After winning case, beaten and starved Indonesian maid wants to help abused migrant workers in HK

Photo Credit: CTV News

HONGKONG – An Indonesian maid in Hong Kong who won her case against the abusive former employer who beat, starved and kept her prisoner, said she is willing to help abused migrant workers who are experiencing the same torture she had been, as reported by Interaksyon.

24-year-old Erwiana Sulistyaningsih from Indonesia, became a hero for many of her peers, as her case gave a spotlight on the a***e of migrant workers who often suffered behind closed doors.

Last Friday, Sulistyaningsih’s 44-year-old employer, Law Wan-tung, was sentenced to six years in prison on 18 charges including grievous bodily harm, assault, criminal intimidation and failure to pay wages in a case. The ruling of the court had made headlines around the world.

“I still want to help my fellow migrant workers who are abused and neglected by my own government,” Sulistyaningsih told AFP, showing her intent to support her fellow worker.

“If there’s an opportunity, I would like to create a foundation to help with these issues and to educate the Indonesian community so that they can understand our basic problems outside the country and back in Indonesia,” she added.

Sulistyaningsih comes from a poor family in east Java who mainly survive out of farming; the reason she, as well as her brother, weren’t able to attend any university. Immediately after graduating from high school, Sulistyaningsih worked as a waitress.

Photo Credit: Inquirer
Photo Credit: Inquirer

As she was determined to save up money so that she could enroll for college and help support her family financially, she moved to Hong Kong in 2013 and worked as a domestic helper.

At present, Hong Kong serves as a second home to nearly 300,000 domestic helpers, which mainly comes from Indonesia and the Philippines.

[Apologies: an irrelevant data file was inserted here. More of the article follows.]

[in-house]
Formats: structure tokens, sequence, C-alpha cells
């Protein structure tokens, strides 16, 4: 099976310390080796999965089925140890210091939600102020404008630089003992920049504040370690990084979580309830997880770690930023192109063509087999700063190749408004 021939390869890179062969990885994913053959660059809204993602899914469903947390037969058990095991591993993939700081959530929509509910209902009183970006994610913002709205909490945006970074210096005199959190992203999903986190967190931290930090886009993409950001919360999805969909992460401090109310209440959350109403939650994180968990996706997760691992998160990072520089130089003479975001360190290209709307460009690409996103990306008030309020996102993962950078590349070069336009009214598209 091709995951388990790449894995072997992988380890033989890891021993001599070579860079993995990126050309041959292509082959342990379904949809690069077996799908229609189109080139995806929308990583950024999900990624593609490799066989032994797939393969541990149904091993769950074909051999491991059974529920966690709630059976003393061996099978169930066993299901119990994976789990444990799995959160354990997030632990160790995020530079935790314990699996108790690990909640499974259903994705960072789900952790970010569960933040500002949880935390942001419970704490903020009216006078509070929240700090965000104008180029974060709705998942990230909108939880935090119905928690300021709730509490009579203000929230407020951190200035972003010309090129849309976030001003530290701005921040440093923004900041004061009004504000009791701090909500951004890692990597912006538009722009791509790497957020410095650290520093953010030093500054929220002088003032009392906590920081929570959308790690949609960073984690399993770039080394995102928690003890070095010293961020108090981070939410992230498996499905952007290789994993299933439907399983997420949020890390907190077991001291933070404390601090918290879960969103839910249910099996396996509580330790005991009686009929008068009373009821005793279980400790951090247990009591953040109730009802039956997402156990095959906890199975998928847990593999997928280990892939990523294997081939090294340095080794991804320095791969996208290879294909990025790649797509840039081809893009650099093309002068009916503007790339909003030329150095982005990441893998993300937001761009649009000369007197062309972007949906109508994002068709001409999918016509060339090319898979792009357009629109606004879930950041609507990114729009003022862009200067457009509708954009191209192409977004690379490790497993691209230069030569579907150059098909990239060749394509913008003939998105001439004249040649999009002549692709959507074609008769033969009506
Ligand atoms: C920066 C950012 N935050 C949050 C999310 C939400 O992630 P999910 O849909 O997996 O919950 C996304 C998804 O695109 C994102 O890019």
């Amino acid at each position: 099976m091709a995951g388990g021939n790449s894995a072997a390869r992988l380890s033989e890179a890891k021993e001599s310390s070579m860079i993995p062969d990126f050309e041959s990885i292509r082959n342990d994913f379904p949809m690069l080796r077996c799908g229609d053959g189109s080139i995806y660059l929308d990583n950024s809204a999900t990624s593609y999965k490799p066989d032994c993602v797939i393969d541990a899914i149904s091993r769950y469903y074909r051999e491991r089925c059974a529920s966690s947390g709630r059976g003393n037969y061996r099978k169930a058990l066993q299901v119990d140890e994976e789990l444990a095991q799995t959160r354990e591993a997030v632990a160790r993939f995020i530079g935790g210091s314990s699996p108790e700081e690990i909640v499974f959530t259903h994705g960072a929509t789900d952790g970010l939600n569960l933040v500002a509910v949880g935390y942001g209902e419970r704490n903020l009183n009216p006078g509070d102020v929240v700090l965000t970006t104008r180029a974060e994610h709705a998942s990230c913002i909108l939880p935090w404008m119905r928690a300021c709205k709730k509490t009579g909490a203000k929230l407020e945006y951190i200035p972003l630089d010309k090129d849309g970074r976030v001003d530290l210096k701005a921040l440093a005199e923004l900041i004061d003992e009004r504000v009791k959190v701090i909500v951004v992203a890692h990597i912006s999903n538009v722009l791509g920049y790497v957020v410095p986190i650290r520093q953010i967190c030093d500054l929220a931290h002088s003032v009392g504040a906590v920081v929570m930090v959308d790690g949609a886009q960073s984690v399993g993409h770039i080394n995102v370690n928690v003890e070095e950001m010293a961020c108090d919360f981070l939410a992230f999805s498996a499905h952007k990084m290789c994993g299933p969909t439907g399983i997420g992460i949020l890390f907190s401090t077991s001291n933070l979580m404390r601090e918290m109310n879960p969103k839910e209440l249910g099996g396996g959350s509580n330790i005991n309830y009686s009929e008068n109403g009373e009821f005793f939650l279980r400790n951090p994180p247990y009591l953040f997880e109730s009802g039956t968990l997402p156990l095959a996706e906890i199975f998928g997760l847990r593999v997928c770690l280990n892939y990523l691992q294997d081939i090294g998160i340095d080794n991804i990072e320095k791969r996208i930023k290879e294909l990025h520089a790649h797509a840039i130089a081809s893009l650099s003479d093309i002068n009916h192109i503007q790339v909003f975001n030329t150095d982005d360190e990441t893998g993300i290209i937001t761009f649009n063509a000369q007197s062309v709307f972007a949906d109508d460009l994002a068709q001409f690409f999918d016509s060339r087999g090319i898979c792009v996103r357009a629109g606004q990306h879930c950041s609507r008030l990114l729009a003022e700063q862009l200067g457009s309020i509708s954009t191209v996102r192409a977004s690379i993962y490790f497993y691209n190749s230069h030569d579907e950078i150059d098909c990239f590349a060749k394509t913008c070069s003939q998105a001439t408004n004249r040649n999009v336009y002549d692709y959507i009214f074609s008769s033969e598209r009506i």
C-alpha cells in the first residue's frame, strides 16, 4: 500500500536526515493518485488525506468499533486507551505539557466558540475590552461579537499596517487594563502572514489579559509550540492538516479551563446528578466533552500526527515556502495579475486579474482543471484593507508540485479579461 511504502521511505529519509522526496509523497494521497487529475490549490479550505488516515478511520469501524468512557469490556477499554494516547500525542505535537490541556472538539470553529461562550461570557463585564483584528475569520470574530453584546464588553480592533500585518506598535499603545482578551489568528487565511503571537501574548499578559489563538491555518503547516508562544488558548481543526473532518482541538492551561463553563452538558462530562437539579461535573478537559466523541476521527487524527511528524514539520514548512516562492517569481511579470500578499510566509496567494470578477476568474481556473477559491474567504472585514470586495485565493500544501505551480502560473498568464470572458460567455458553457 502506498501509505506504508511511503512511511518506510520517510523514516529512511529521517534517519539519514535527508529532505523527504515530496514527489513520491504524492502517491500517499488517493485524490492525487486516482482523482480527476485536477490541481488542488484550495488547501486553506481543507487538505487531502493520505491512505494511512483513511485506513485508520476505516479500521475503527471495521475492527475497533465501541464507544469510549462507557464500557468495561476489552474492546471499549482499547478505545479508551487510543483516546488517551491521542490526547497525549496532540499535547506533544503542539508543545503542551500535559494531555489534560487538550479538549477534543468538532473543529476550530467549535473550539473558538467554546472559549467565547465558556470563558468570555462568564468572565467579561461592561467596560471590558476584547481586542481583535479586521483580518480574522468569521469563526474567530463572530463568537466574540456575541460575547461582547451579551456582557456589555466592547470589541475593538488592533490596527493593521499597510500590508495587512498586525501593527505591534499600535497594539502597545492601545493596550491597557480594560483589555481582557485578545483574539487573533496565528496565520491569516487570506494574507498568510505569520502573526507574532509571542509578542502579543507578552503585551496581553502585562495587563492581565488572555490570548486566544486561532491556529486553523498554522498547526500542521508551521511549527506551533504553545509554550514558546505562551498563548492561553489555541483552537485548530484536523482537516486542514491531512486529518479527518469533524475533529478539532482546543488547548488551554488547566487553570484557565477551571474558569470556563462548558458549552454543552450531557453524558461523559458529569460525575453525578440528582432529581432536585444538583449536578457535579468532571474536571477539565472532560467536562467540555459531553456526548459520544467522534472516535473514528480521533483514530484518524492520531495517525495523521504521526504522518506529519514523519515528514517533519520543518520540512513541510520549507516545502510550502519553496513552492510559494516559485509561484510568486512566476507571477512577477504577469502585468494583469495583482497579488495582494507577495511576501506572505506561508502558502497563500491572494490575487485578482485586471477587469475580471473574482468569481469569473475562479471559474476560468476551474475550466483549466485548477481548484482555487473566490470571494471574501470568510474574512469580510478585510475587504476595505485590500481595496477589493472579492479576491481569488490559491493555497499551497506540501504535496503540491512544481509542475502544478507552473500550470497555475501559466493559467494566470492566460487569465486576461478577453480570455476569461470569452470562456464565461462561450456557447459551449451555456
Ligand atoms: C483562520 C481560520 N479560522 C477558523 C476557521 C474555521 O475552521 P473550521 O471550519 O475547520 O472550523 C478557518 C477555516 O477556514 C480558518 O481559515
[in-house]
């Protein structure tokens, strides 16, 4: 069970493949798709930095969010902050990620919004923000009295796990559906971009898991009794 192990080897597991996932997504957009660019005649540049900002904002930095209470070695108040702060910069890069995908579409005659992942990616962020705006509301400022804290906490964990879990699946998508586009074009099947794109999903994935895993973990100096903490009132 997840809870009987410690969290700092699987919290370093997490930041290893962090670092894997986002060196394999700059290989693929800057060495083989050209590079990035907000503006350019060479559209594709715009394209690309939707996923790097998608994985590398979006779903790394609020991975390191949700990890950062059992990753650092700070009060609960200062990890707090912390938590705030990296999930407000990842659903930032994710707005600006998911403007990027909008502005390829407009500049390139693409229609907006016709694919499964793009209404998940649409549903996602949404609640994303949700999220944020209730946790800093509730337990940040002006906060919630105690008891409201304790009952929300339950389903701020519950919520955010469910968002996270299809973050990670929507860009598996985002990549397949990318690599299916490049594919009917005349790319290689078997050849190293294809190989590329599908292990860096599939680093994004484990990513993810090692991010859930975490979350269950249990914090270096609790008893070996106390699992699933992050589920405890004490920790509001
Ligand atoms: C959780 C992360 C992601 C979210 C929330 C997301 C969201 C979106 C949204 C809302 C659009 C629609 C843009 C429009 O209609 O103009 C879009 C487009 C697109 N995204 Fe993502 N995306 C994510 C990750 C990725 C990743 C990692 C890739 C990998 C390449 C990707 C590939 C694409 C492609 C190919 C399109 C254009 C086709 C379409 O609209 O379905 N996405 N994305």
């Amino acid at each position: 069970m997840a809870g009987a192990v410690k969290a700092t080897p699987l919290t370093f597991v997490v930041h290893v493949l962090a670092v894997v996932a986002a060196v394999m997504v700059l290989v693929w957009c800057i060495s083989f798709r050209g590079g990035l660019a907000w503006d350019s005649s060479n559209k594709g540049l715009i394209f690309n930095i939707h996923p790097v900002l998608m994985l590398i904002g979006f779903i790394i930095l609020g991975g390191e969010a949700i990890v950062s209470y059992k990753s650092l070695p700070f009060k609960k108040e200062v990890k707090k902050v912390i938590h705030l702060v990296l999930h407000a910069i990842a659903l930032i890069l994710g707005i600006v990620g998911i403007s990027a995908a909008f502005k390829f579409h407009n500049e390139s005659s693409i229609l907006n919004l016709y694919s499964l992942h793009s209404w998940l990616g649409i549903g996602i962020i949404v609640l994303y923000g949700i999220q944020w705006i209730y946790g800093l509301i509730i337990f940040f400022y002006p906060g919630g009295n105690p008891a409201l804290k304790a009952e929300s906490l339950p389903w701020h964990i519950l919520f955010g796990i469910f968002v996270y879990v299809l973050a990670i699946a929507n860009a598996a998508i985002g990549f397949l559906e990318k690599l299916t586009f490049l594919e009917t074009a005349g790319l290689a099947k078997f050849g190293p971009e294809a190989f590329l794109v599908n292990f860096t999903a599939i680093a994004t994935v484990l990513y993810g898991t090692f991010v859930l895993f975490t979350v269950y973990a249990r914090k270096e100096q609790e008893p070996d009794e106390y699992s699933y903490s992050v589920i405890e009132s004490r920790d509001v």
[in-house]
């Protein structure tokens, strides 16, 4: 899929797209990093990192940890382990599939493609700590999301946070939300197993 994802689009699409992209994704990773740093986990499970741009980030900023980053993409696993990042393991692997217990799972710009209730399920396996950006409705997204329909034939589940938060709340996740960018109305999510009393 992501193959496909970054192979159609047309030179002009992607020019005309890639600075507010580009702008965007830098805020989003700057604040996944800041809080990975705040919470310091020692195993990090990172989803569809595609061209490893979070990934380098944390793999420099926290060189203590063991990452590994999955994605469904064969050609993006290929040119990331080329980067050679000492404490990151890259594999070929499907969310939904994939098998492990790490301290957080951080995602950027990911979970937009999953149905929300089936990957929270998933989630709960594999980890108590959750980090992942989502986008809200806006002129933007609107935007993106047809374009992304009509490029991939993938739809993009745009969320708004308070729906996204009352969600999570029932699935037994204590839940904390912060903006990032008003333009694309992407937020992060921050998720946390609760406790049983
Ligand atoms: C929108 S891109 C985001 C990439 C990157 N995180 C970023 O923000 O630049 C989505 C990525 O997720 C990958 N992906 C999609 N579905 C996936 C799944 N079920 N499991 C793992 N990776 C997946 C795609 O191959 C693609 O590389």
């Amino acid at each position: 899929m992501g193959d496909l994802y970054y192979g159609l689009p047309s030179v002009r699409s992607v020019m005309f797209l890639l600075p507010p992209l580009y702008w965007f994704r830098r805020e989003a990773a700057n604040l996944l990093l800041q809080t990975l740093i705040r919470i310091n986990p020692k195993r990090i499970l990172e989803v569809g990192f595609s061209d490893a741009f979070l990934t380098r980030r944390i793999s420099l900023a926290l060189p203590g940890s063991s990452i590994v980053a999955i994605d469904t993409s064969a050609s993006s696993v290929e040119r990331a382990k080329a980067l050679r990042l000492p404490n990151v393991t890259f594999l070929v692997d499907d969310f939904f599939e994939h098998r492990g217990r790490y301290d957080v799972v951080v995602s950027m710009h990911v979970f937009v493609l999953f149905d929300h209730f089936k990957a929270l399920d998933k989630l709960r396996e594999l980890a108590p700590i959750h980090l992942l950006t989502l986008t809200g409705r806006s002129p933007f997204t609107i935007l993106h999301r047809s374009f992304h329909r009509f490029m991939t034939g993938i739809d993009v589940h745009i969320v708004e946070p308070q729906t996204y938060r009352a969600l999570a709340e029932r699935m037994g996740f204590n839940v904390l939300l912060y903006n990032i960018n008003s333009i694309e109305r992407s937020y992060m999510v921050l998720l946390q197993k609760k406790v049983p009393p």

“The government should provide accessible education especially for poor people, as well as helping to create decent jobs for decent pay, not just profit for investors,” said Sulistyaningsih; sharing her story which highlights Indonesia’s prevalent problems, like lack of job opportunities and an unaffordable further education system.

In line with her case, Asian Migrants’ Coordinating Body, a Hong Kong-based campaign group, is planning to file an official complaint to the legislature about domestic workers’ conditions. The complaint aims to force a reform debate in the city’s de facto parliament.

As for Sulistyaningsih, she is optimistic to resume her studies in economics at the Catholic Private University in central Java. The brave worker was offered a four-year scholarship after the establishment’s owner read about her case.

Despite the time that passed after she was abused, the impact of the ordeal she experienced still haunts her.

“I hate the sound of loud voices. I still feel the trauma,” she said, as evidence of the past a***e like chipped teeth, damaged nose and scarred feet are still visible.

“I feel very happy and relieved (after the verdict and sentencing) but in the back of my mind I think: ‘If migrant workers are still being treated the same, what’s it all for? I will continue to fight with the government if they do not want to protect their workers,” she added.